Mission North EVP Jamey Boike on the New Roles that Trust and Risk Play in B2B Communications

I’m excited to welcome Jamey Boike to Mission North, a great example of how the power of your network can fuel trust and growth and create lasting partnerships. Jamey joins us as an Executive Vice President leading strategy across enterprise and sustainability accounts, and is serving on our functional leadership team. 

I met Jamey at the start of my career 25 years ago at an agency called A&R Partners that prided itself on exceptional client service and award-winning culture. Daniel J. Edelman (DJE) Holdings Inc. eventually acquired it, and Jamey went on to spend a decade-plus under DJE companies, including co-founding the Revere Agency.

Jamey is a great addition to our momentum this year as we welcomed a new year of esteemed brands like Zoom, Brex, Mozilla, and Portland General Electric and combined several of our practice groups into one large Enterprise Practice

I sat down with Jamey to reminisce and wanted people to learn more about him through his own words. 

Tell us about your career journey and what drew you to Mission North out of all of the places you could be? 

It sounds like a proof point in a client’s social strategy, but the truth is, the first thing to draw me into Mission North was a LinkedIn post from you! Mission North has such remarkable momentum, and the category-defining clients across sectors from enterprise SaaS to climate tech really struck me. I instantly wanted to learn more. I couldn’t believe it had been 20 years since we worked together! 

When I reached out to you, I learned more about Mission North’s vibrant portfolios across Enterprise, Sustainability, Life Sciences and Fintech, with amazing new client partnerships with leaders like Canva, Mozilla and Zoom. When I met with the leadership team, I got a chance to see the people and culture of Mission North up close. That’s what hooked me. The Mission North team is super sharp, and super fast, but what stood out to me is how you live your values in your work, and how those values influence your relationships with each other. Everything from client services and communications strategies, to systems and processes that run the business, are very thoughtful and intentional, and rooted in the agency’s values. I believe our values are a force multiplier on our work.

Is there a leadership lesson that you've carried through the last quarter decade?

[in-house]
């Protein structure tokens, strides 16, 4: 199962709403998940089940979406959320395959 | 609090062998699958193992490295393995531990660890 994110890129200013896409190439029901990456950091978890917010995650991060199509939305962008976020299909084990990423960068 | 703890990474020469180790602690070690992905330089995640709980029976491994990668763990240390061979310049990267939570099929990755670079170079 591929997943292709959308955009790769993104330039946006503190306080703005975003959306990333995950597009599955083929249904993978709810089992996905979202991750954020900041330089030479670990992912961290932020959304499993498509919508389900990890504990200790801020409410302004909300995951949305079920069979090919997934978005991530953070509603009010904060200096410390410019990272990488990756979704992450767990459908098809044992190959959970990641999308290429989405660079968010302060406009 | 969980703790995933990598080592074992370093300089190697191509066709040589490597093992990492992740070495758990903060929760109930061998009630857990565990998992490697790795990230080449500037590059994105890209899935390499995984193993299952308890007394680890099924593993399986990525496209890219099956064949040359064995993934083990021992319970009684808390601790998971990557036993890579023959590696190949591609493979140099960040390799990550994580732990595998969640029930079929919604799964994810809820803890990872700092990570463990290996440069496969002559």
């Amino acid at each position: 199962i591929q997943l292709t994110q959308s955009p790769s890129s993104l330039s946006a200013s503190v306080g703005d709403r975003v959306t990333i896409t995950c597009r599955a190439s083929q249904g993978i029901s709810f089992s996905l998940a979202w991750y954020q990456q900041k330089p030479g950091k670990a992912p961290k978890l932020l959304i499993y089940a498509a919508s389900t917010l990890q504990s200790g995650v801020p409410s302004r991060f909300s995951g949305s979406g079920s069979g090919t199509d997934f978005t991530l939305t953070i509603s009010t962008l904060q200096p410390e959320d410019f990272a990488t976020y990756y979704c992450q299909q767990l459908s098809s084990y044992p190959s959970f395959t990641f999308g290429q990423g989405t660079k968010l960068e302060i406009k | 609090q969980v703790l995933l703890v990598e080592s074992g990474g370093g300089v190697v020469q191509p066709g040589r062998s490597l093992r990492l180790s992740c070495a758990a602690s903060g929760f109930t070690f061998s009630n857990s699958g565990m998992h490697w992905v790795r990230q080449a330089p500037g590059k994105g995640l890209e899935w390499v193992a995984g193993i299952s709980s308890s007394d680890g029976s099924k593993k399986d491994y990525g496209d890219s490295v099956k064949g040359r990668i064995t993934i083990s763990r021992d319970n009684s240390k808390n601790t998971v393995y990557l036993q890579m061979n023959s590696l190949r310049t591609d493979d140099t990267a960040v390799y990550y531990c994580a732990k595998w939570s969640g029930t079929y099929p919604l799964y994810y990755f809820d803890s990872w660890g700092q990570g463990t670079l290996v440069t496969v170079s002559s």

So much of my career, my move to Mission North, and the work that we do here, ultimately hinges on this enduring concept of trust. I worked at Edelman for about 15 years and built my career there. When I set off after that time at Edelman to build my own agency, Revere, Edelman came to me and said they wanted to be involved. We partnered and they became my parent company, and this unique relationship was built on a longstanding relationship of trust. I felt very fortunate. Eight years later, when I was ready to look at other roles across different agencies, my interest in Mission North was predicated on a longstanding relationship of trust that I had with you. And after joining Mission North, the first executives to approach me about a partnership in my new role are those people who I’ve known and worked with for years. 

It feels like business moves faster by the day, with unexpected changes throughout, but trust is the constant underpinning it all. The deepest trust is earned with hard work together over long periods of time. And I believe the bonds among us that are built from this trust are what bring meaning to our work.

Trust is the key factor relevant across our business, and certainly in our client work. How do you earn the trust of your teams and clients? 

Beyond delivering the quality work and great results that we commit to, my approach has been to lead from the front. At some agencies, as people become more senior, I’ve seen them gradually move away from the clients. Senior leaders often deal with managing teams and the business. But I think it's super important to roll up our sleeves as leaders and stay close to our clients, stay close to journalists, and stay close to trends in media and technology. I have loved seeing every leader at Mission North roll up their sleeves to work at a deep level with our clients and teammates. The most impactful way that we can model the qualities, values, best practices and expertise among our teams is by practicing them ourselves in our daily work.